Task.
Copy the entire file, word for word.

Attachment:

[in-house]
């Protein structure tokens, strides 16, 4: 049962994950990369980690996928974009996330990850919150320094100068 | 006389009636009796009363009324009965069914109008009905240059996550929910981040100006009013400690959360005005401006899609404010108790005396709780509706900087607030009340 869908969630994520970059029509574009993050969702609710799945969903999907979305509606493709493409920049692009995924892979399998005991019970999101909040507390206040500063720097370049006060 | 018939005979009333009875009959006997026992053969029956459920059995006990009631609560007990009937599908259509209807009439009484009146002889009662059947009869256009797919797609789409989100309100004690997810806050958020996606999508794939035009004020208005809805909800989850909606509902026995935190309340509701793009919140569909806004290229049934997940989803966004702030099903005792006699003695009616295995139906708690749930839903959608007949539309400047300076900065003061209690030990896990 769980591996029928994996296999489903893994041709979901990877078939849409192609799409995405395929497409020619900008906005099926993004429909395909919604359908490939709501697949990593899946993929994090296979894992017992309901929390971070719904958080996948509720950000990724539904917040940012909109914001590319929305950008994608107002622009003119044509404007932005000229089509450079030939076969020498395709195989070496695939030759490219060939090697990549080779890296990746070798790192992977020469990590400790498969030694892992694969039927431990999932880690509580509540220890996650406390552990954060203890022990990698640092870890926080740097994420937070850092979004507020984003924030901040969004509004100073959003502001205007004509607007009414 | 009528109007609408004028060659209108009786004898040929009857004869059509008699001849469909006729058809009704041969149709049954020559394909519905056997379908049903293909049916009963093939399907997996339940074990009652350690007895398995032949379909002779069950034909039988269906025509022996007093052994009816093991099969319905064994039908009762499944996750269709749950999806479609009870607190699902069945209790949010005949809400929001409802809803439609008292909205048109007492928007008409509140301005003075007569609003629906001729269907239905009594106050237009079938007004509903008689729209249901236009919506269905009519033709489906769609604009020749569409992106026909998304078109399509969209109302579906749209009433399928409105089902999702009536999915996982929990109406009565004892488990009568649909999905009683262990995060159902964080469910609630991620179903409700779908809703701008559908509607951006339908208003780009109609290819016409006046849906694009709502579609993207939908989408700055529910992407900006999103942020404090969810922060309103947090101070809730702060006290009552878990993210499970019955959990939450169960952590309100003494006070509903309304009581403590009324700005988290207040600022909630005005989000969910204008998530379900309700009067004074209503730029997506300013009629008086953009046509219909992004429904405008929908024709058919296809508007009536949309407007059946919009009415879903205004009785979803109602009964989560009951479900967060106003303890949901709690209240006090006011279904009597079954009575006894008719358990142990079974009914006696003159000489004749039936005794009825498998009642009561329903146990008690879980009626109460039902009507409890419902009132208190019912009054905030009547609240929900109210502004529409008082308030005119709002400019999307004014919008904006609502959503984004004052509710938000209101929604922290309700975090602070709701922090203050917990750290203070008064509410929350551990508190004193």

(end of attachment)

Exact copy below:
[in-house]
């Protein structure tokens, strides 16, 4: 049962994950990369980690996928974009996330990850919150320094100068 | 006389009636009796009363009324009965069914109008009905240059996550929910981040100006009013400690959360005005401006899609404010108790005396709780509706900087607030009340 869908969630994520970059029509574009993050969702609710799945969903999907979305509606493709493409920049692009995924892979399998005991019970999101909040507390206040500063720097370049006060 | 018939005979009333009875009959006997026992053969029956459920059995006990009631609560007990009937599908259509209807009439009484009146002889009662059947009869256009797919797609789409989100309100004690997810806050958020996606999508794939035009004020208005809805909800989850909606509902026995935190309340509701793009919140569909806004290229049934997940989803966004702030099903005792006699003695009616295995139906708690749930839903959608007949539309400047300076900065003061209690030990896990 769980591996029928994996296999489903893994041709979901990877078939849409192609799409995405395929497409020619900008906005099926993004429909395909919604359908490939709501697949990593899946993929994090296979894992017992309901929390971070719904958080996948509720950000990724539904917040940012909109914001590319929305950008994608107002622009003119044509404007932005000229089509450079030939076969020498395709195989070496695939030759490219060939090697990549080779890296990746070798790192992977020469990590400790498969030694892992694969039927431990999932880690509580509540220890996650406390552990954060203890022990990698640092870890926080740097994420937070850092979004507020984003924030901040969004509004100073959003502001205007004509607007009414 | 009528109007609408004028060659209108009786004898040929009857004869059509008699001849469909006729058809009704041969149709049954020559394909519905056997379908049903293909049916009963093939399907997996339940074990009652350690007895398995032949379909002779069950034909039988269906025509022996007093052994009816093991099969319905064994039908009762499944996750269709749950999806479609009870607190699902069945209790949010005949809400929001409802809803439609008292909205048109007492928007008409509140301005003075007569609003629906001729269907239905009594106050237009079938007004509903008689729209249901236009919506269905009519033709489906769609604009020749569409992106026909998304078109399509969209109302579906749209009433399928409105089902999702009536999915996982929990109406009565004892488990009568649909999905009683262990995060159902964080469910609630991620179903409700779908809703701008559908509607951006339908208003780009109609290819016409006046849906694009709502579609993207939908989408700055529910992407900006999103942020404090969810922060309103947090101070809730702060006290009552878990993210499970019955959990939450169960952590309100003494006070509903309304009581403590009324700005988290207040600022909630005005989000969910204008998530379900309700009067004074209503730029997506300013009629008086953009046509219909992004429904405008929908024709058919296809508007009536949309407007059946919009009415879903205004009785979803109602009964989560009951479900967060106003303890949901709690209240006090006011279904009597079954009575006894008719358990142990079974009914006696003159000489004749039936005794009825498998009642009561329903146990008690879980009626109460039902009507409890419902009132208190019912009054905030009547609240929900109210502004529409008082308030005119709002400019999307004014919008904006609502959503984004004052509710938000209101929604922290309700975090602070709701922090203050917990750290203070008064509410929350551990508190004193």